Fifty years ago this weekend, the United States won its only gold medal at the 1968 Winter Olympics in Grenoble, France.
The honor belonged to 19-year-old Peggy Fleming, who gave hope to a skating program devastated seven years earlier by a plane crash that killed the entire U.S. figure skating team.
Fleming’s performance was broadcast on television live and in color for the very first time. She looked elegant and ethereal on the ice, but she felt absolutely frightened inside, she recalled on TODAY's “Where Are They Now?” series, featuring some of the nation’s past Olympic stars, including fellow figure skater Kristi Yamaguchi and speed skater Dan Jansen.
“I look at the footage and I see myself stepping out on the ice, and I go, ‘Gosh, I don't look nervous at all.’ But inside, I was terrified,” she told NBC's Anne Thompson.
Fleming admitted one of her regrets about the performance was that it wasn’t one of her best.
“It wasn’t and that’s kind of sad for me, that it wasn’t my skate of a lifetime,” she said.
But judges and America fell in love with Fleming’s artistry and the skater soared into everyone’s heart. Girls wanted to be her, boys wanted to date her. Fleming transcended sports to become part of the pop culture. She soon found herself starring in a series of television specials, including one where she found herself being serenaded by Gene Kelly.
“I hadn't even babysat before and this was my first job. I went, ‘Okay, whatever. I’m going to do it,'" she recalled with a laugh. "I had so much fun. I had Gene Kelly skating with me and it was like, ‘Wow, this is big time.’”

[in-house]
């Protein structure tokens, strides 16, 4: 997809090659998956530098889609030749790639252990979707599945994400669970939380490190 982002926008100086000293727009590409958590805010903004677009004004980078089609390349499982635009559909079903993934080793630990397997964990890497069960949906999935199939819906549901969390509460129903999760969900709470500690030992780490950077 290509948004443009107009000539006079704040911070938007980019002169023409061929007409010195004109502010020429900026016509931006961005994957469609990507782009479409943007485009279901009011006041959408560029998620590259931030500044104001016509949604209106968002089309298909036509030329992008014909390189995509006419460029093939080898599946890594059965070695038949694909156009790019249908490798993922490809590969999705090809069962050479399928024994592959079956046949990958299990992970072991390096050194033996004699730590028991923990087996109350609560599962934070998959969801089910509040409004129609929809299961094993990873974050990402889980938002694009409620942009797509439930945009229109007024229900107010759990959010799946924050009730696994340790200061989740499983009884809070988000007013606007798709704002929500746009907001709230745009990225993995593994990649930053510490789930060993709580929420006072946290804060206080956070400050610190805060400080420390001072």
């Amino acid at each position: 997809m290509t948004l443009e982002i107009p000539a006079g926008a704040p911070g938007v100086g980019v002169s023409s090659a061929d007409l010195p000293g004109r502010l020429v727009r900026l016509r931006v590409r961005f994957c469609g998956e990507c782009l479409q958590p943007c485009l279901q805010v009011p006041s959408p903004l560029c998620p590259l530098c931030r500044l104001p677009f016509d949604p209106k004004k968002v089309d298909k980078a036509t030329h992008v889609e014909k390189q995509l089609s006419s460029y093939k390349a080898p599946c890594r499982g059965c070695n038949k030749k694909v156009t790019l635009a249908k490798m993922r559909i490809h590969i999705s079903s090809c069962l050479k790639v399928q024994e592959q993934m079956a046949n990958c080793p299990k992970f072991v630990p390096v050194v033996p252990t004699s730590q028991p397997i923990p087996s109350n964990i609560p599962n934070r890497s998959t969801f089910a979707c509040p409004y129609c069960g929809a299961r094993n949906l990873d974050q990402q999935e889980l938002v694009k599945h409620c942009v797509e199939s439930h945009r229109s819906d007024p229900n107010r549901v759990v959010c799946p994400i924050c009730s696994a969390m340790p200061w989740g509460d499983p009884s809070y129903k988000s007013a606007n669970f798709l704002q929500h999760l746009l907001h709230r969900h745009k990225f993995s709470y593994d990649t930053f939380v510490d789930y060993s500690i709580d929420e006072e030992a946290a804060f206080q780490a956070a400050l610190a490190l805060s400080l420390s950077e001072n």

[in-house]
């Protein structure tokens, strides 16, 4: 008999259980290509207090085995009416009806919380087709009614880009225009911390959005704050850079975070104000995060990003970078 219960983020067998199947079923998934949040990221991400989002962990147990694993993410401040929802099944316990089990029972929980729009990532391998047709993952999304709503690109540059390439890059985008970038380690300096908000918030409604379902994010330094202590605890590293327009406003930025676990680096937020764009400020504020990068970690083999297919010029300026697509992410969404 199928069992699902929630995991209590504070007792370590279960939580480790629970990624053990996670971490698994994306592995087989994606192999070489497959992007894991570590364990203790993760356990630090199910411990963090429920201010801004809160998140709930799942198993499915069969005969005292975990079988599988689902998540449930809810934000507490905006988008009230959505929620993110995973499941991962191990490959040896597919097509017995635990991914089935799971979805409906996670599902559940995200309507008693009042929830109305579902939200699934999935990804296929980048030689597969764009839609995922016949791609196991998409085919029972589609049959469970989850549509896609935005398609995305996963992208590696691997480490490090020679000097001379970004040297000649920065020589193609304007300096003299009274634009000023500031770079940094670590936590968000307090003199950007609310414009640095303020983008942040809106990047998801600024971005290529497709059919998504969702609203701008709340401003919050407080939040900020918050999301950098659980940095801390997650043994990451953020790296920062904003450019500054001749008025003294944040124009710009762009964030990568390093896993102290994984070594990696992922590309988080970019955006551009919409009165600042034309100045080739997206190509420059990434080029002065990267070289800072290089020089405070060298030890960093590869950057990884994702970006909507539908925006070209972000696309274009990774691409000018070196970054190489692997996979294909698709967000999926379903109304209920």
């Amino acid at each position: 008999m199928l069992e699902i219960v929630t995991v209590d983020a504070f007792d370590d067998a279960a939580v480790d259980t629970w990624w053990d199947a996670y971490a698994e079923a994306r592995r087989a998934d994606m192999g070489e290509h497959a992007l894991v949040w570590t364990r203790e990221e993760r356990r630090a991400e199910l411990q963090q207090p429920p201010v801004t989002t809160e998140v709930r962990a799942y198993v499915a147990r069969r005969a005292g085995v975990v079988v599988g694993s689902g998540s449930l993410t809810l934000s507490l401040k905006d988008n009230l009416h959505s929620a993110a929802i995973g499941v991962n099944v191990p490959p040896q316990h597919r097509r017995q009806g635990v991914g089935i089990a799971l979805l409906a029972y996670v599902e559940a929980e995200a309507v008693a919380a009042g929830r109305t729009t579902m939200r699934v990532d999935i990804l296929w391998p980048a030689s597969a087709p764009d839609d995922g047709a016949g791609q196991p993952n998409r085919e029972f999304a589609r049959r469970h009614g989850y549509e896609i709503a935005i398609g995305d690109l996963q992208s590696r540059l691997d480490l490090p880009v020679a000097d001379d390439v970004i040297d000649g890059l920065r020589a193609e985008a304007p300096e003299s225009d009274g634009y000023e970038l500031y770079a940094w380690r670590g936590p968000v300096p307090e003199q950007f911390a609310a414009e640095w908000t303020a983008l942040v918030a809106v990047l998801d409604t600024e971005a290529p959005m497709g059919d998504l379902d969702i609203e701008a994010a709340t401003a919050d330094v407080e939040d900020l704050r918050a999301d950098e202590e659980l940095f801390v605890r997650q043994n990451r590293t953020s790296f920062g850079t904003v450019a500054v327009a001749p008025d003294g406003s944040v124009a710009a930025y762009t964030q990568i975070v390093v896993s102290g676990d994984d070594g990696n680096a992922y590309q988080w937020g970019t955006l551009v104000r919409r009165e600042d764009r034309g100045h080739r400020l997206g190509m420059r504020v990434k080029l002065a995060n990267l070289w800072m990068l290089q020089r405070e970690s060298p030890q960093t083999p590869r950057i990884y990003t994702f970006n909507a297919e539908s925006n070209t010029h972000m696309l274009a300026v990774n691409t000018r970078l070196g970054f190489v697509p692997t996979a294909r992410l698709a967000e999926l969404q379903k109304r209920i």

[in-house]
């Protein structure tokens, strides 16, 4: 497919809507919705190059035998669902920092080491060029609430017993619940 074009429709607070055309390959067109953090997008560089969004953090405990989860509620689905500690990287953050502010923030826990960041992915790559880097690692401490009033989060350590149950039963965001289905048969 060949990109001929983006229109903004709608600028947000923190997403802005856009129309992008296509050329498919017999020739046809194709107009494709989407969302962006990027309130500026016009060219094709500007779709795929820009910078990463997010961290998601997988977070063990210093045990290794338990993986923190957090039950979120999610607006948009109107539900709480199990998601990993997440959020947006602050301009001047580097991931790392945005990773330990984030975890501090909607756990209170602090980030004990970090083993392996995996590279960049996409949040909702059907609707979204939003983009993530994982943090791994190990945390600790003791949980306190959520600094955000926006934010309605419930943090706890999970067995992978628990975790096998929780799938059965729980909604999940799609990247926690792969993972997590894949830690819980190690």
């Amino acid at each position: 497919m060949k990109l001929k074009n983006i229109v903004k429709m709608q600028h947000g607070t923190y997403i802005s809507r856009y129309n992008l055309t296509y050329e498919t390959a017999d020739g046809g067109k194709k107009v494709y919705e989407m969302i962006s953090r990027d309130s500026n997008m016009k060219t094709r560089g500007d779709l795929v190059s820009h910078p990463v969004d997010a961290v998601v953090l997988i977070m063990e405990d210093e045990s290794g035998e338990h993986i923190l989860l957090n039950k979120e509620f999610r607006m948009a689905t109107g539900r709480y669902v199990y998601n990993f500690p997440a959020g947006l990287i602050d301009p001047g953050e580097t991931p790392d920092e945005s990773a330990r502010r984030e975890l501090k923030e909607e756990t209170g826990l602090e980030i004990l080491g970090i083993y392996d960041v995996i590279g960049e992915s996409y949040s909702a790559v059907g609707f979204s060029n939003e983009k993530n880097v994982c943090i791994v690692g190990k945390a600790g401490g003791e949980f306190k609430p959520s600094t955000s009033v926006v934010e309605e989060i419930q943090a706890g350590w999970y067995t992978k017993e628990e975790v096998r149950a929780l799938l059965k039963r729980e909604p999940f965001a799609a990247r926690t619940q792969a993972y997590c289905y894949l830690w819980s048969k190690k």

Sports Illustrated named Fleming, along with Jackie Robinson, Billie Jean King, and Arnold Palmer, as one of seven athletes who changed their sport.
Fleming's parents had moved their family from California to Colorado to allow their daughter to train with the best. Her father, Al, drove the Zamboni machine while she skated, but died before he could see Fleming earn her gold medal. Her mother, Doris, was the person who made the famous chartreuse dress she wore during her winning performance.
“My most memorable moment, I think, at that Olympics was seeing my mother's face. She put so much into me and guided me, and made me feel strong,” a tearful Fleming recalled. “And that she really saw the big picture of what I could do. She helped me be strong. And she pushed. And I needed that.”
She said her mother didn’t have to say a word when Fleming walked off the ice after her Olympic performance.
“I could see it. It's the happiest I've ever seen her,” she said.
Fleming went on to explain toe loops and axels as a television analyst, became a product pitchman, and even survived breast cancer. By her side through it all has been her husband, Greg Jenkins, her teenage sweetheart who was her boyfriend during the 1968 Olympics.
“I remember it was really nerve-racking to watch, but I was so proud of her,” he said on TODAY. “My parents had bought a color TV just so we could watch it, live via satellite. It was fantastic.”
The couple recently moved to Colorado be closer to their three grandchildren.
Fifty years after she propelled figure skating into the marquee sport of the Winter Games, Fleming remains America's gold standard. This summer, men and women skaters will compete for the inaugural Peggy Fleming Trophy, emphasizing the artistry of figure skating as opposed to the jumps.